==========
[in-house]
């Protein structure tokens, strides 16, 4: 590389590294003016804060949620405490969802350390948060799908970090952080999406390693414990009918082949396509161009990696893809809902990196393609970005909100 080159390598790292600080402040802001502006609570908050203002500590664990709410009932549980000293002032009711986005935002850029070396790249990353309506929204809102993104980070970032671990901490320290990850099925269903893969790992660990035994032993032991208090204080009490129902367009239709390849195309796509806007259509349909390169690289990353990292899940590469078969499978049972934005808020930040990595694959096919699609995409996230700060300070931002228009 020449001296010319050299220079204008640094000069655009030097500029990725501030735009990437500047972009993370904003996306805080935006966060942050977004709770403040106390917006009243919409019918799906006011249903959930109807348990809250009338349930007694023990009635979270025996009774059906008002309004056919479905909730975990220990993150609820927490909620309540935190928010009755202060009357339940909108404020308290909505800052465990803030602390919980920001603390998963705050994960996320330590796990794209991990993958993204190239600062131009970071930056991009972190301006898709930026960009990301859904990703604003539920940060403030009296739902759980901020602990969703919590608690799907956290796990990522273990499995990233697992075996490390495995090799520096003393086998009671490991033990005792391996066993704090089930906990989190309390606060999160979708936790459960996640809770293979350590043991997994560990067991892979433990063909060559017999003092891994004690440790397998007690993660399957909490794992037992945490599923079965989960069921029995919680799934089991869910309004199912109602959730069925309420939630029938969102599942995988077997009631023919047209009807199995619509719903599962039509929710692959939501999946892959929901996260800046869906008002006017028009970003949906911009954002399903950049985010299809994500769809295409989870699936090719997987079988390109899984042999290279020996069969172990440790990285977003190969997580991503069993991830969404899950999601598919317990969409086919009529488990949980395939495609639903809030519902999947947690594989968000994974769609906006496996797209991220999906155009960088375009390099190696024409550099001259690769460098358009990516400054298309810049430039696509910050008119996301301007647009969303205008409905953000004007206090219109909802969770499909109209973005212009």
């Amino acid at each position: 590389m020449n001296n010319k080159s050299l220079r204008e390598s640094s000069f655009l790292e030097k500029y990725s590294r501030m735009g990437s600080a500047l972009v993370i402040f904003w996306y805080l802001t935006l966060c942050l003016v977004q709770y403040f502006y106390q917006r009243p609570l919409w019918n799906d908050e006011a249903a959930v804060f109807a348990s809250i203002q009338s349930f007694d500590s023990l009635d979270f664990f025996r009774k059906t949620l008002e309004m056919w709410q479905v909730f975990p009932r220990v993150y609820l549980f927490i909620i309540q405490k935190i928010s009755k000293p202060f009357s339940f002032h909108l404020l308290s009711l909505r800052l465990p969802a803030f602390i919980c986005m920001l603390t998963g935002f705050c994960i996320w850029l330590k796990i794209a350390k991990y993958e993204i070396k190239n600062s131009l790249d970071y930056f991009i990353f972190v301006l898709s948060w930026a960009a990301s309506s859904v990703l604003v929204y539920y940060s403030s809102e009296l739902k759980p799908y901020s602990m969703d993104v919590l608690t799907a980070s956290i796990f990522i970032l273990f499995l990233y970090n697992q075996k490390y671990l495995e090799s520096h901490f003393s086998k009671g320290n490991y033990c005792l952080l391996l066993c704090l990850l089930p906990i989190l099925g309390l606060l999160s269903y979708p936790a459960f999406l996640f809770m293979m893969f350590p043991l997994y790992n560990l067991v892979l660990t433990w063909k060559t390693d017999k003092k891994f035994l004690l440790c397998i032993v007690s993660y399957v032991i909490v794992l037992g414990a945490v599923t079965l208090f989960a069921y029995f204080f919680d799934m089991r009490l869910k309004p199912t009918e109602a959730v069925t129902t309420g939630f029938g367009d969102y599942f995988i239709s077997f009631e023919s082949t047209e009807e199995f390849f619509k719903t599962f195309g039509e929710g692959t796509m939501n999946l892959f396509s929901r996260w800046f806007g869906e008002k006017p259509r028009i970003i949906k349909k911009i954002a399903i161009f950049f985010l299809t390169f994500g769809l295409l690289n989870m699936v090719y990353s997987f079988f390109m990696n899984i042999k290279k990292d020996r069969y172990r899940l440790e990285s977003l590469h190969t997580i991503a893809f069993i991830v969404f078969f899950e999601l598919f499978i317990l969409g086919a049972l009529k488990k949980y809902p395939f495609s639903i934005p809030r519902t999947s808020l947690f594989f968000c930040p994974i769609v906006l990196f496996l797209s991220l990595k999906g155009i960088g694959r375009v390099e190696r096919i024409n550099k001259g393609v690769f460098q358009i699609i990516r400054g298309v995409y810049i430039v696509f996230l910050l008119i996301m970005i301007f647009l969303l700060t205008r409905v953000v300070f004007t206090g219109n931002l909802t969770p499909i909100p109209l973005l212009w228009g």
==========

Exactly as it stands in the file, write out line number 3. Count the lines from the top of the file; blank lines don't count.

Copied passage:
């Amino acid at each position: 590389m020449n001296n010319k080159s050299l220079r204008e390598s640094s000069f655009l790292e030097k500029y990725s590294r501030m735009g990437s600080a500047l972009v993370i402040f904003w996306y805080l802001t935006l966060c942050l003016v977004q709770y403040f502006y106390q917006r009243p609570l919409w019918n799906d908050e006011a249903a959930v804060f109807a348990s809250i203002q009338s349930f007694d500590s023990l009635d979270f664990f025996r009774k059906t949620l008002e309004m056919w709410q479905v909730f975990p009932r220990v993150y609820l549980f927490i909620i309540q405490k935190i928010s009755k000293p202060f009357s339940f002032h909108l404020l308290s009711l909505r800052l465990p969802a803030f602390i919980c986005m920001l603390t998963g935002f705050c994960i996320w850029l330590k796990i794209a350390k991990y993958e993204i070396k190239n600062s131009l790249d970071y930056f991009i990353f972190v301006l898709s948060w930026a960009a990301s309506s859904v990703l604003v929204y539920y940060s403030s809102e009296l739902k759980p799908y901020s602990m969703d993104v919590l608690t799907a980070s956290i796990f990522i970032l273990f499995l990233y970090n697992q075996k490390y671990l495995e090799s520096h901490f003393s086998k009671g320290n490991y033990c005792l952080l391996l066993c704090l990850l089930p906990i989190l099925g309390l606060l999160s269903y979708p936790a459960f999406l996640f809770m293979m893969f350590p043991l997994y790992n560990l067991v892979l660990t433990w063909k060559t390693d017999k003092k891994f035994l004690l440790c397998i032993v007690s993660y399957v032991i909490v794992l037992g414990a945490v599923t079965l208090f989960a069921y029995f204080f919680d799934m089991r009490l869910k309004p199912t009918e109602a959730v069925t129902t309420g939630f029938g367009d969102y599942f995988i239709s077997f009631e023919s082949t047209e009807e199995f390849f619509k719903t599962f195309g039509e929710g692959t796509m939501n999946l892959f396509s929901r996260w800046f806007g869906e008002k006017p259509r028009i970003i949906k349909k911009i954002a399903i161009f950049f985010l299809t390169f994500g769809l295409l690289n989870m699936v090719y990353s997987f079988f390109m990696n899984i042999k290279k990292d020996r069969y172990r899940l440790e990285s977003l590469h190969t997580i991503a893809f069993i991830v969404f078969f899950e999601l598919f499978i317990l969409g086919a049972l009529k488990k949980y809902p395939f495609s639903i934005p809030r519902t999947s808020l947690f594989f968000c930040p994974i769609v906006l990196f496996l797209s991220l990595k999906g155009i960088g694959r375009v390099e190696r096919i024409n550099k001259g393609v690769f460098q358009i699609i990516r400054g298309v995409y810049i430039v696509f996230l910050l008119i996301m970005i301007f647009l969303l700060t205008r409905v953000v300070f004007t206090g219109n931002l909802t969770p499909i909100p109209l973005l212009w228009g």